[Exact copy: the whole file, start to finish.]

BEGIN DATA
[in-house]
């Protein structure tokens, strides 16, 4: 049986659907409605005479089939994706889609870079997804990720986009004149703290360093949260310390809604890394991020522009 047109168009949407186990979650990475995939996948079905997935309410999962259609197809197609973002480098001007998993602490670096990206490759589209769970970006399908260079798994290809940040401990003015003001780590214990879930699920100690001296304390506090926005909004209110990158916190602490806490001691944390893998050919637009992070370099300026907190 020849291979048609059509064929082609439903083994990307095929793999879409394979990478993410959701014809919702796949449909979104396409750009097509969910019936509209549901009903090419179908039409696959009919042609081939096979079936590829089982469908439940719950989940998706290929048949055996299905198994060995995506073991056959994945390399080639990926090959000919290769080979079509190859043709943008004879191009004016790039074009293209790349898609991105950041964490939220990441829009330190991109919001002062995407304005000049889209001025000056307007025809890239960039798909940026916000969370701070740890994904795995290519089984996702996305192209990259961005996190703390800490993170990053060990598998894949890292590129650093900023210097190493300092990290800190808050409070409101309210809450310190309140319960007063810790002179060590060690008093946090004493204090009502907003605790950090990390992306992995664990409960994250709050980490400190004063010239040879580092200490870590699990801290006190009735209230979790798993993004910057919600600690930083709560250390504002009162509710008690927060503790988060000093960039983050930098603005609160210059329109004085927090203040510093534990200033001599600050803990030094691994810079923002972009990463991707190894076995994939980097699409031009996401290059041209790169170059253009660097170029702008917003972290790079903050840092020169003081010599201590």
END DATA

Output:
[in-house]
């Protein structure tokens, strides 16, 4: 049986659907409605005479089939994706889609870079997804990720986009004149703290360093949260310390809604890394991020522009 047109168009949407186990979650990475995939996948079905997935309410999962259609197809197609973002480098001007998993602490670096990206490759589209769970970006399908260079798994290809940040401990003015003001780590214990879930699920100690001296304390506090926005909004209110990158916190602490806490001691944390893998050919637009992070370099300026907190 020849291979048609059509064929082609439903083994990307095929793999879409394979990478993410959701014809919702796949449909979104396409750009097509969910019936509209549901009903090419179908039409696959009919042609081939096979079936590829089982469908439940719950989940998706290929048949055996299905198994060995995506073991056959994945390399080639990926090959000919290769080979079509190859043709943008004879191009004016790039074009293209790349898609991105950041964490939220990441829009330190991109919001002062995407304005000049889209001025000056307007025809890239960039798909940026916000969370701070740890994904795995290519089984996702996305192209990259961005996190703390800490993170990053060990598998894949890292590129650093900023210097190493300092990290800190808050409070409101309210809450310190309140319960007063810790002179060590060690008093946090004493204090009502907003605790950090990390992306992995664990409960994250709050980490400190004063010239040879580092200490870590699990801290006190009735209230979790798993993004910057919600600690930083709560250390504002009162509710008690927060503790988060000093960039983050930098603005609160210059329109004085927090203040510093534990200033001599600050803990030094691994810079923002972009990463991707190894076995994939980097699409031009996401290059041209790169170059253009660097170029702008917003972290790079903050840092020169003081010599201590």